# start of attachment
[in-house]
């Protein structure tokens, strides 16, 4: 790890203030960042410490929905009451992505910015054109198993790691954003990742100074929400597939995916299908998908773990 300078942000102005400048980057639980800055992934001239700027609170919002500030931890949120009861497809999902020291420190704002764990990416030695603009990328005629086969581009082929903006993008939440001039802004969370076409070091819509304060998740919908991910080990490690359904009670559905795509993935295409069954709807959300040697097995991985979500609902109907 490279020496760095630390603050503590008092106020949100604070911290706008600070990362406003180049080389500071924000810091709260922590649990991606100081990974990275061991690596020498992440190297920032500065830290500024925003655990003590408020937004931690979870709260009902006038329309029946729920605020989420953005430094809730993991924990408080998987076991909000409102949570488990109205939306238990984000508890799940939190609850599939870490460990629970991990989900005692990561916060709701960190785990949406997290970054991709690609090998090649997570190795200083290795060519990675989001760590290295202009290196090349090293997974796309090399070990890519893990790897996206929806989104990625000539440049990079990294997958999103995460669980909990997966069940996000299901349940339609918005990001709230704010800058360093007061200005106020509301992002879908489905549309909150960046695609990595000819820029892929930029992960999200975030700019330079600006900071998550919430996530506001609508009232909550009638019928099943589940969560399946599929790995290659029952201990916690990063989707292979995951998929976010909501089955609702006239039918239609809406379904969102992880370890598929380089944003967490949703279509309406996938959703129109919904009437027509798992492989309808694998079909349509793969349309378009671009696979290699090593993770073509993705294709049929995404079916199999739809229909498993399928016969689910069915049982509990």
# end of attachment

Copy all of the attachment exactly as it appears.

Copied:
[in-house]
């Protein structure tokens, strides 16, 4: 790890203030960042410490929905009451992505910015054109198993790691954003990742100074929400597939995916299908998908773990 300078942000102005400048980057639980800055992934001239700027609170919002500030931890949120009861497809999902020291420190704002764990990416030695603009990328005629086969581009082929903006993008939440001039802004969370076409070091819509304060998740919908991910080990490690359904009670559905795509993935295409069954709807959300040697097995991985979500609902109907 490279020496760095630390603050503590008092106020949100604070911290706008600070990362406003180049080389500071924000810091709260922590649990991606100081990974990275061991690596020498992440190297920032500065830290500024925003655990003590408020937004931690979870709260009902006038329309029946729920605020989420953005430094809730993991924990408080998987076991909000409102949570488990109205939306238990984000508890799940939190609850599939870490460990629970991990989900005692990561916060709701960190785990949406997290970054991709690609090998090649997570190795200083290795060519990675989001760590290295202009290196090349090293997974796309090399070990890519893990790897996206929806989104990625000539440049990079990294997958999103995460669980909990997966069940996000299901349940339609918005990001709230704010800058360093007061200005106020509301992002879908489905549309909150960046695609990595000819820029892929930029992960999200975030700019330079600006900071998550919430996530506001609508009232909550009638019928099943589940969560399946599929790995290659029952201990916690990063989707292979995951998929976010909501089955609702006239039918239609809406379904969102992880370890598929380089944003967490949703279509309406996938959703129109919904009437027509798992492989309808694998079909349509793969349309378009671009696979290699090593993770073509993705294709049929995404079916199999739809229909498993399928016969689910069915049982509990």